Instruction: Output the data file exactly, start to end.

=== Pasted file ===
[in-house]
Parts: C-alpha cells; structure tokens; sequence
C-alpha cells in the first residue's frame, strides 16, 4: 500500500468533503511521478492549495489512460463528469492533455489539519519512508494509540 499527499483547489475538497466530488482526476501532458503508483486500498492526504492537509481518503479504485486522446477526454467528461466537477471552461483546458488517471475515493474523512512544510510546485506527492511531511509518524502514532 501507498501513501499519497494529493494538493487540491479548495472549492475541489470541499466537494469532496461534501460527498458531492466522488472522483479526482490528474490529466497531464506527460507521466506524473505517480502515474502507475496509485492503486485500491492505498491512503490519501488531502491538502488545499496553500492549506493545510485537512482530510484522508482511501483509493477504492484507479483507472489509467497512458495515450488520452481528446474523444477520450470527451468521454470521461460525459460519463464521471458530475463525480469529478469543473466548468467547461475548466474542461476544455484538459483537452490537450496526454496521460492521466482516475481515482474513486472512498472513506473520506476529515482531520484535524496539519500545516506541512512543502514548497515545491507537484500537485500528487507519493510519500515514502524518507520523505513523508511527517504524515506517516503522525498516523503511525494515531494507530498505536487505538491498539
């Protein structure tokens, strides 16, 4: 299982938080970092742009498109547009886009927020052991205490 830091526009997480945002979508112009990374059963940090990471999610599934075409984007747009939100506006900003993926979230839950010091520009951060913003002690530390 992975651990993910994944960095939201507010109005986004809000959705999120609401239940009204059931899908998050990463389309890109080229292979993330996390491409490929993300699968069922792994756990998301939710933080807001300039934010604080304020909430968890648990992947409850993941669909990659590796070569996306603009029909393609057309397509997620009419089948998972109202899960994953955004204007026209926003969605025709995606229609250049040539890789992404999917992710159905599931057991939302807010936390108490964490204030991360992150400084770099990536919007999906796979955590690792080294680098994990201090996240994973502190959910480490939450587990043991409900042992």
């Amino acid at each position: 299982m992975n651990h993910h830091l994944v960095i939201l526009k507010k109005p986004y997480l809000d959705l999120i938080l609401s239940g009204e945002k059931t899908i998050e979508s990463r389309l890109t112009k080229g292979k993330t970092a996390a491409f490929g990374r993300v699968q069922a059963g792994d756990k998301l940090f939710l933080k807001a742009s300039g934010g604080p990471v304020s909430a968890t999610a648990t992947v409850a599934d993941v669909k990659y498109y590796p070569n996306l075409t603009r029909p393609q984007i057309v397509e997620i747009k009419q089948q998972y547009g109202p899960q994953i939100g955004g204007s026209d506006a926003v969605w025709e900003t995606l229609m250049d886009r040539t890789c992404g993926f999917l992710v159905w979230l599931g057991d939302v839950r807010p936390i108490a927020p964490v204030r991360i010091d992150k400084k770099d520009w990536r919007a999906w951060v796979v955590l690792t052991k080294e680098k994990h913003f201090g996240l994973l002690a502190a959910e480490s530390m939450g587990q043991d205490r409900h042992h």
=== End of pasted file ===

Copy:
[in-house]
Parts: C-alpha cells; structure tokens; sequence
C-alpha cells in the first residue's frame, strides 16, 4: 500500500468533503511521478492549495489512460463528469492533455489539519519512508494509540 499527499483547489475538497466530488482526476501532458503508483486500498492526504492537509481518503479504485486522446477526454467528461466537477471552461483546458488517471475515493474523512512544510510546485506527492511531511509518524502514532 501507498501513501499519497494529493494538493487540491479548495472549492475541489470541499466537494469532496461534501460527498458531492466522488472522483479526482490528474490529466497531464506527460507521466506524473505517480502515474502507475496509485492503486485500491492505498491512503490519501488531502491538502488545499496553500492549506493545510485537512482530510484522508482511501483509493477504492484507479483507472489509467497512458495515450488520452481528446474523444477520450470527451468521454470521461460525459460519463464521471458530475463525480469529478469543473466548468467547461475548466474542461476544455484538459483537452490537450496526454496521460492521466482516475481515482474513486472512498472513506473520506476529515482531520484535524496539519500545516506541512512543502514548497515545491507537484500537485500528487507519493510519500515514502524518507520523505513523508511527517504524515506517516503522525498516523503511525494515531494507530498505536487505538491498539
């Protein structure tokens, strides 16, 4: 299982938080970092742009498109547009886009927020052991205490 830091526009997480945002979508112009990374059963940090990471999610599934075409984007747009939100506006900003993926979230839950010091520009951060913003002690530390 992975651990993910994944960095939201507010109005986004809000959705999120609401239940009204059931899908998050990463389309890109080229292979993330996390491409490929993300699968069922792994756990998301939710933080807001300039934010604080304020909430968890648990992947409850993941669909990659590796070569996306603009029909393609057309397509997620009419089948998972109202899960994953955004204007026209926003969605025709995606229609250049040539890789992404999917992710159905599931057991939302807010936390108490964490204030991360992150400084770099990536919007999906796979955590690792080294680098994990201090996240994973502190959910480490939450587990043991409900042992």
């Amino acid at each position: 299982m992975n651990h993910h830091l994944v960095i939201l526009k507010k109005p986004y997480l809000d959705l999120i938080l609401s239940g009204e945002k059931t899908i998050e979508s990463r389309l890109t112009k080229g292979k993330t970092a996390a491409f490929g990374r993300v699968q069922a059963g792994d756990k998301l940090f939710l933080k807001a742009s300039g934010g604080p990471v304020s909430a968890t999610a648990t992947v409850a599934d993941v669909k990659y498109y590796p070569n996306l075409t603009r029909p393609q984007i057309v397509e997620i747009k009419q089948q998972y547009g109202p899960q994953i939100g955004g204007s026209d506006a926003v969605w025709e900003t995606l229609m250049d886009r040539t890789c992404g993926f999917l992710v159905w979230l599931g057991d939302v839950r807010p936390i108490a927020p964490v204030r991360i010091d992150k400084k770099d520009w990536r919007a999906w951060v796979v955590l690792t052991k080294e680098k994990h913003f201090g996240l994973l002690a502190a959910e480490s530390m939450g587990q043991d205490r409900h042992h």